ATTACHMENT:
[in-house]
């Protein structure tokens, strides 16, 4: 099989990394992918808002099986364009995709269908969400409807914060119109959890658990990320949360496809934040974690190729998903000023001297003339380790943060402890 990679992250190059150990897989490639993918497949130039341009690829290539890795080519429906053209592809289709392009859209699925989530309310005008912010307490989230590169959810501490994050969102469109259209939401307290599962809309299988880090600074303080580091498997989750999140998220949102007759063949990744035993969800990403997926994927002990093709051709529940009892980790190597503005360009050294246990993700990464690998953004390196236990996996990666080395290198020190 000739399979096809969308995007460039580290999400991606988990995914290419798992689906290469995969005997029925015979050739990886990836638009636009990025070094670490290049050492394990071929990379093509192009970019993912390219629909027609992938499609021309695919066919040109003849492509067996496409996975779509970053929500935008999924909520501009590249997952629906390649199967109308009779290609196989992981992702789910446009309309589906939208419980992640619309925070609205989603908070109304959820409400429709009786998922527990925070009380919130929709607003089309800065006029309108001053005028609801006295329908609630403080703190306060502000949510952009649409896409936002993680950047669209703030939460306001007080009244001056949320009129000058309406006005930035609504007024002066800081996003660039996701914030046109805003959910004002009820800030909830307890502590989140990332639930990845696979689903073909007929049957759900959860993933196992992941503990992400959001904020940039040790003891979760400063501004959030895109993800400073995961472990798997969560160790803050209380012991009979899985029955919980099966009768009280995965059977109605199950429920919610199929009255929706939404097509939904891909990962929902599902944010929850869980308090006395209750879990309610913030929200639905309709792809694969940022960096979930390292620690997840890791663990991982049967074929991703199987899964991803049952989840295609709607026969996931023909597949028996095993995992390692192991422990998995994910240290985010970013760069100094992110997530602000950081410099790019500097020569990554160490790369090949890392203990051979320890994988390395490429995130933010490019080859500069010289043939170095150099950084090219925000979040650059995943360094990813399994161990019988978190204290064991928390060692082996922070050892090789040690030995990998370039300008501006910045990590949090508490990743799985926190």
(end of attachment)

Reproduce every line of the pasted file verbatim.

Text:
[in-house]
């Protein structure tokens, strides 16, 4: 099989990394992918808002099986364009995709269908969400409807914060119109959890658990990320949360496809934040974690190729998903000023001297003339380790943060402890 990679992250190059150990897989490639993918497949130039341009690829290539890795080519429906053209592809289709392009859209699925989530309310005008912010307490989230590169959810501490994050969102469109259209939401307290599962809309299988880090600074303080580091498997989750999140998220949102007759063949990744035993969800990403997926994927002990093709051709529940009892980790190597503005360009050294246990993700990464690998953004390196236990996996990666080395290198020190 000739399979096809969308995007460039580290999400991606988990995914290419798992689906290469995969005997029925015979050739990886990836638009636009990025070094670490290049050492394990071929990379093509192009970019993912390219629909027609992938499609021309695919066919040109003849492509067996496409996975779509970053929500935008999924909520501009590249997952629906390649199967109308009779290609196989992981992702789910446009309309589906939208419980992640619309925070609205989603908070109304959820409400429709009786998922527990925070009380919130929709607003089309800065006029309108001053005028609801006295329908609630403080703190306060502000949510952009649409896409936002993680950047669209703030939460306001007080009244001056949320009129000058309406006005930035609504007024002066800081996003660039996701914030046109805003959910004002009820800030909830307890502590989140990332639930990845696979689903073909007929049957759900959860993933196992992941503990992400959001904020940039040790003891979760400063501004959030895109993800400073995961472990798997969560160790803050209380012991009979899985029955919980099966009768009280995965059977109605199950429920919610199929009255929706939404097509939904891909990962929902599902944010929850869980308090006395209750879990309610913030929200639905309709792809694969940022960096979930390292620690997840890791663990991982049967074929991703199987899964991803049952989840295609709607026969996931023909597949028996095993995992390692192991422990998995994910240290985010970013760069100094992110997530602000950081410099790019500097020569990554160490790369090949890392203990051979320890994988390395490429995130933010490019080859500069010289043939170095150099950084090219925000979040650059995943360094990813399994161990019988978190204290064991928390060692082996922070050892090789040690030995990998370039300008501006910045990590949090508490990743799985926190």